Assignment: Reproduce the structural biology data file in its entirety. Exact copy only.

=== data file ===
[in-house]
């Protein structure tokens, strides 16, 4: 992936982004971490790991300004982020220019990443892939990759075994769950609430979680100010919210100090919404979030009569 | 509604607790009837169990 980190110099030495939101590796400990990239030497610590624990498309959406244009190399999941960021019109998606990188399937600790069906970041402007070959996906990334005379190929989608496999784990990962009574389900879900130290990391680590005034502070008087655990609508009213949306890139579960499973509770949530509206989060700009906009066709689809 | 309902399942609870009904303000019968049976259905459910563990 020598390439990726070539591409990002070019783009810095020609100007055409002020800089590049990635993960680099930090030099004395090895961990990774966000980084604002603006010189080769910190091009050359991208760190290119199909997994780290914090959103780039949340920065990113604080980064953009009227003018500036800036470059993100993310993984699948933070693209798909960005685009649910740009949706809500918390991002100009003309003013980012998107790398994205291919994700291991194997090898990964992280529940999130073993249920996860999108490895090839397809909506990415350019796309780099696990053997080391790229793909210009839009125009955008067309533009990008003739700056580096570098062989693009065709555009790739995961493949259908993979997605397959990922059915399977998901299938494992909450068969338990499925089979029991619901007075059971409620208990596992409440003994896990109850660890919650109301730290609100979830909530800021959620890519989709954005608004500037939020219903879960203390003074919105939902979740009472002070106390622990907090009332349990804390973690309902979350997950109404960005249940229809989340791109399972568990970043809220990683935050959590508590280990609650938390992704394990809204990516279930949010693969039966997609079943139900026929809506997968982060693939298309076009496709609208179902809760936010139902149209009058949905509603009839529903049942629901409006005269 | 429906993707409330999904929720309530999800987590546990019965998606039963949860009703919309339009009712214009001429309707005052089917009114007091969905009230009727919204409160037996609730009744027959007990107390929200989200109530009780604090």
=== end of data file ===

[in-house]
């Protein structure tokens, strides 16, 4: 992936982004971490790991300004982020220019990443892939990759075994769950609430979680100010919210100090919404979030009569 | 509604607790009837169990 980190110099030495939101590796400990990239030497610590624990498309959406244009190399999941960021019109998606990188399937600790069906970041402007070959996906990334005379190929989608496999784990990962009574389900879900130290990391680590005034502070008087655990609508009213949306890139579960499973509770949530509206989060700009906009066709689809 | 309902399942609870009904303000019968049976259905459910563990 020598390439990726070539591409990002070019783009810095020609100007055409002020800089590049990635993960680099930090030099004395090895961990990774966000980084604002603006010189080769910190091009050359991208760190290119199909997994780290914090959103780039949340920065990113604080980064953009009227003018500036800036470059993100993310993984699948933070693209798909960005685009649910740009949706809500918390991002100009003309003013980012998107790398994205291919994700291991194997090898990964992280529940999130073993249920996860999108490895090839397809909506990415350019796309780099696990053997080391790229793909210009839009125009955008067309533009990008003739700056580096570098062989693009065709555009790739995961493949259908993979997605397959990922059915399977998901299938494992909450068969338990499925089979029991619901007075059971409620208990596992409440003994896990109850660890919650109301730290609100979830909530800021959620890519989709954005608004500037939020219903879960203390003074919105939902979740009472002070106390622990907090009332349990804390973690309902979350997950109404960005249940229809989340791109399972568990970043809220990683935050959590508590280990609650938390992704394990809204990516279930949010693969039966997609079943139900026929809506997968982060693939298309076009496709609208179902809760936010139902149209009058949905509603009839529903049942629901409006005269 | 429906993707409330999904929720309530999800987590546990019965998606039963949860009703919309339009009712214009001429309707005052089917009114007091969905009230009727919204409160037996609730009744027959007990107390929200989200109530009780604090």